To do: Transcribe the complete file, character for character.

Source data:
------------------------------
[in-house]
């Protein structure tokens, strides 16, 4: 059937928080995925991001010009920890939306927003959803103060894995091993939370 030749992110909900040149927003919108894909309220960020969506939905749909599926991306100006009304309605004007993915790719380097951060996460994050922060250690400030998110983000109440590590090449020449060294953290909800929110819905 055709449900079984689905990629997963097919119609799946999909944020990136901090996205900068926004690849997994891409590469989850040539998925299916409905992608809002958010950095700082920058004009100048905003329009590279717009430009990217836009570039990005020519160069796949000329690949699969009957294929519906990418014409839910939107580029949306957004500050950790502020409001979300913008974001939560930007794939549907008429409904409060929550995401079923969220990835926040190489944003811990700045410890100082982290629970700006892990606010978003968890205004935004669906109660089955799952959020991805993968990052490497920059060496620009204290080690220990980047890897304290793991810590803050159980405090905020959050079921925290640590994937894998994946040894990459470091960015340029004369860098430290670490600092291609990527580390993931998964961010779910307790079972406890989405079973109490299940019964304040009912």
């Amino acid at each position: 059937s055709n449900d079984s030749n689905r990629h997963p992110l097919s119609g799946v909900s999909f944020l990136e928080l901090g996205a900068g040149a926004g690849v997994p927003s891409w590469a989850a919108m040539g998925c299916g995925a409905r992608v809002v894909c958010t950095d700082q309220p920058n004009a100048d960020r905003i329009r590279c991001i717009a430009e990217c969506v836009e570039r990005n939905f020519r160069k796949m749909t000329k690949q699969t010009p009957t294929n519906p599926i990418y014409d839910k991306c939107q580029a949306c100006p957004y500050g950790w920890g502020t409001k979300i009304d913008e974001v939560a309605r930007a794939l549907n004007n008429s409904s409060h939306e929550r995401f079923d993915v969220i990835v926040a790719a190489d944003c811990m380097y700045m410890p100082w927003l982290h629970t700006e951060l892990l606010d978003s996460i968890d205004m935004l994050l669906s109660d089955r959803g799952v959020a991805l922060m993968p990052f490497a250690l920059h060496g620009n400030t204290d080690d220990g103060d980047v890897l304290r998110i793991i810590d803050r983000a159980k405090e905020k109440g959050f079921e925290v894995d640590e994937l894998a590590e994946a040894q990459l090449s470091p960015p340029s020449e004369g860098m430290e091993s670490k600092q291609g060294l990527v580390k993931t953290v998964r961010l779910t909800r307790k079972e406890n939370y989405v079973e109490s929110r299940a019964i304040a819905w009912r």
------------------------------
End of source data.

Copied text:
[in-house]
């Protein structure tokens, strides 16, 4: 059937928080995925991001010009920890939306927003959803103060894995091993939370 030749992110909900040149927003919108894909309220960020969506939905749909599926991306100006009304309605004007993915790719380097951060996460994050922060250690400030998110983000109440590590090449020449060294953290909800929110819905 055709449900079984689905990629997963097919119609799946999909944020990136901090996205900068926004690849997994891409590469989850040539998925299916409905992608809002958010950095700082920058004009100048905003329009590279717009430009990217836009570039990005020519160069796949000329690949699969009957294929519906990418014409839910939107580029949306957004500050950790502020409001979300913008974001939560930007794939549907008429409904409060929550995401079923969220990835926040190489944003811990700045410890100082982290629970700006892990606010978003968890205004935004669906109660089955799952959020991805993968990052490497920059060496620009204290080690220990980047890897304290793991810590803050159980405090905020959050079921925290640590994937894998994946040894990459470091960015340029004369860098430290670490600092291609990527580390993931998964961010779910307790079972406890989405079973109490299940019964304040009912």
């Amino acid at each position: 059937s055709n449900d079984s030749n689905r990629h997963p992110l097919s119609g799946v909900s999909f944020l990136e928080l901090g996205a900068g040149a926004g690849v997994p927003s891409w590469a989850a919108m040539g998925c299916g995925a409905r992608v809002v894909c958010t950095d700082q309220p920058n004009a100048d960020r905003i329009r590279c991001i717009a430009e990217c969506v836009e570039r990005n939905f020519r160069k796949m749909t000329k690949q699969t010009p009957t294929n519906p599926i990418y014409d839910k991306c939107q580029a949306c100006p957004y500050g950790w920890g502020t409001k979300i009304d913008e974001v939560a309605r930007a794939l549907n004007n008429s409904s409060h939306e929550r995401f079923d993915v969220i990835v926040a790719a190489d944003c811990m380097y700045m410890p100082w927003l982290h629970t700006e951060l892990l606010d978003s996460i968890d205004m935004l994050l669906s109660d089955r959803g799952v959020a991805l922060m993968p990052f490497a250690l920059h060496g620009n400030t204290d080690d220990g103060d980047v890897l304290r998110i793991i810590d803050r983000a159980k405090e905020k109440g959050f079921e925290v894995d640590e994937l894998a590590e994946a040894q990459l090449s470091p960015p340029s020449e004369g860098m430290e091993s670490k600092q291609g060294l990527v580390k993931t953290v998964r961010l779910t909800r307790k079972e406890n939370y989405v079973e109490s929110r299940a019964i304040a819905w009912r």